This Shabbos something simultaneously wonderful and disturbing happened.
We were invited to some friends of ours, and it wound up being a really nice group of attendees. The meal had very young-ish frummie hipster vibe as a consequence, as topics ran from current indie bands to the Jewish Renaissance Center to comments (by both genders!) on my husband's divar Torah. Then, in between courses, I found myself with our gracious hostess and the other married woman in the kitchen. The third woman was recently married and quickly advancing through her first pregancy, so the conversation naturally turned from food and walking in the heat to childbirth and the gazillion books the woman was reading to answer her gazillion questions. Despite her obvious trepidation at the unknown, she was admirably, remarkably calm.
I marvelled at both her "take charge" approach to her pregnancy and our hostess' personal pregnancy/childbirth tales, which were meant to offer informative encouragement. And then, as I stood there listening to them both talk it all out- the fears, the unexpected burden on their bodies, their husbands, the pain- I was most shocked and dismayed to find myself feeling, of all things, angry. I mean, I was thrilled to see a woman older than 19 who got pregnant right away and just amazed by her general demeanour. A most charming woman indeed. So what on earth was wrong with me?
In my life, I have made certain choices. I was a very mature teenager, more so then than now, and my Rav wanted to set me up with his prized talmid when I was but 15. I did chose to put off marriage until after university and a few years of working. I did only get married once I was thirty, but everyone told me I had lots of time left. A decade at least. No problem, right?
Today I had a doctor appointment and after more blood tests, etc., I seems that I still have 4 separate conditions that need to be rectified in order for me to bear children. Moreover, I recently discovered that due to certain facts about my infancy that I will not divulge here, I may, even once I return to "perfect health", be only half as likely as the average person my age to ever conceive. To say that I was alarmed by the confirmation would be an understatement. My husband had to drag me out of the house to cheer me up. And even then I am most embarrassed to admit that I still wound up crying.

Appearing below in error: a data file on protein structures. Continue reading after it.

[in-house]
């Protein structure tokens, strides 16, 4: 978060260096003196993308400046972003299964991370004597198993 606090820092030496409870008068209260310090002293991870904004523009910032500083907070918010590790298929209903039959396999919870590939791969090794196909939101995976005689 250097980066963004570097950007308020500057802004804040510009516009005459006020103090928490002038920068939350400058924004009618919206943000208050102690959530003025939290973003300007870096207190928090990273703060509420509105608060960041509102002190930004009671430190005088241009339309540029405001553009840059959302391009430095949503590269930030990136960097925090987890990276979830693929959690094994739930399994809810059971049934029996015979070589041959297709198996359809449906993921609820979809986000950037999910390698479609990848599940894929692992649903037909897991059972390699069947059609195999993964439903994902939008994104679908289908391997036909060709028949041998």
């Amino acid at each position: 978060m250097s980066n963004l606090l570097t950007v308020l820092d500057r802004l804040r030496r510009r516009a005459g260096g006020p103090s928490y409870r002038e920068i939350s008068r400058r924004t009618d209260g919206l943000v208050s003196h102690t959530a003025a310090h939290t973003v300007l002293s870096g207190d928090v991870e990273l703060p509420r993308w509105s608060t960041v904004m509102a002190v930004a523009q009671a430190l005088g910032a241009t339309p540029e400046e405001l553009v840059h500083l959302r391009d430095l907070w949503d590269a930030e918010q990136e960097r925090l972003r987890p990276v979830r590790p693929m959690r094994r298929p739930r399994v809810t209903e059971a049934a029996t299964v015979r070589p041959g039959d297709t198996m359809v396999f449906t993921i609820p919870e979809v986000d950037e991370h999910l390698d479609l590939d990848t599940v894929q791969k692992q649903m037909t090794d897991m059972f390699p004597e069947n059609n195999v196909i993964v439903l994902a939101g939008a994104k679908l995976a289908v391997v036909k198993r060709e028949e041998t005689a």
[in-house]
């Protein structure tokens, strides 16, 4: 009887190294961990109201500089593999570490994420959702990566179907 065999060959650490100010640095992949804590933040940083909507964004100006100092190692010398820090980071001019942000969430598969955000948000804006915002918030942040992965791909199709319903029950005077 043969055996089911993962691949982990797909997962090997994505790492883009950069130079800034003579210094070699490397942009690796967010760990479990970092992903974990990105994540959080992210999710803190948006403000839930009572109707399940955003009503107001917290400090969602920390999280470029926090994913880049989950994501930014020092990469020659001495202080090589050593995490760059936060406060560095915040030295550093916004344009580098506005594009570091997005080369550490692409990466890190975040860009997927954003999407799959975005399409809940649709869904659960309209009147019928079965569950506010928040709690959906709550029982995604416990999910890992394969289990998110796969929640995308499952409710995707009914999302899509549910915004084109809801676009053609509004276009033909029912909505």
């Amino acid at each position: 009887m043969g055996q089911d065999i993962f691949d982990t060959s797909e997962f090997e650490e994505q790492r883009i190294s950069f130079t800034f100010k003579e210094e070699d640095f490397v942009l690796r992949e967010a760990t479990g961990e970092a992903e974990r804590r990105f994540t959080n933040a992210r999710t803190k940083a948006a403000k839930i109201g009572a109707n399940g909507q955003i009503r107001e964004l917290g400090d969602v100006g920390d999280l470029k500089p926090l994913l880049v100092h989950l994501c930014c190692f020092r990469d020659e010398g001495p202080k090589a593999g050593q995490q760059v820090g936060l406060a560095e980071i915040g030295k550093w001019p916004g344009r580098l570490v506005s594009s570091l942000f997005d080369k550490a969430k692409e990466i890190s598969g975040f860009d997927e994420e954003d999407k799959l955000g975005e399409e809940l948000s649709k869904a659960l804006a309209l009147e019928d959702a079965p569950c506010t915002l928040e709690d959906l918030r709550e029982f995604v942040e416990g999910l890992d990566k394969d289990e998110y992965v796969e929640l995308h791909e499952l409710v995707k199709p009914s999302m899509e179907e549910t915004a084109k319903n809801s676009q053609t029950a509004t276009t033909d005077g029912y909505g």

I worry about having children, and the effect the worse-case scenario could have on my physical health, my mental health, and the health of my marriage. I worry, specifically, about how my health and ability to have children impacts my DH. Indeed, after a brief spat motzei Shabbos, during which he exclaimed "Why are you so angry about?", it came out that he had experienced the same "negative" reaction to the said young couple's happy state.
We are not bitter, angry people. We are actually a couple who generally experience tremendous joy when encounter other people's good fortune. And, most importantly, we do not in any way, shape or form want to give an impression of being ungrateful for everything that we do have. I mean, such miracles had to occur in order for us both to be alive and in the health we currently are.
I suppose what it comes down to then, is that I am human after all, LOL. While I can be happy for the young couple, I suppose it is natural to also have the nagging sense that I am running out of time to get better sufficiently to have a normal, healthy baby. Forget about having an active pregnancy, forget about natural childbirth: I just want us to have a baby who is healthy, and who can live a full life. And I want my husband and I to be sufficiently healthy that we can enjoy many decades with our little bundle of joy. Bli ayin hara on all accounts.
I hope the same for the young couple.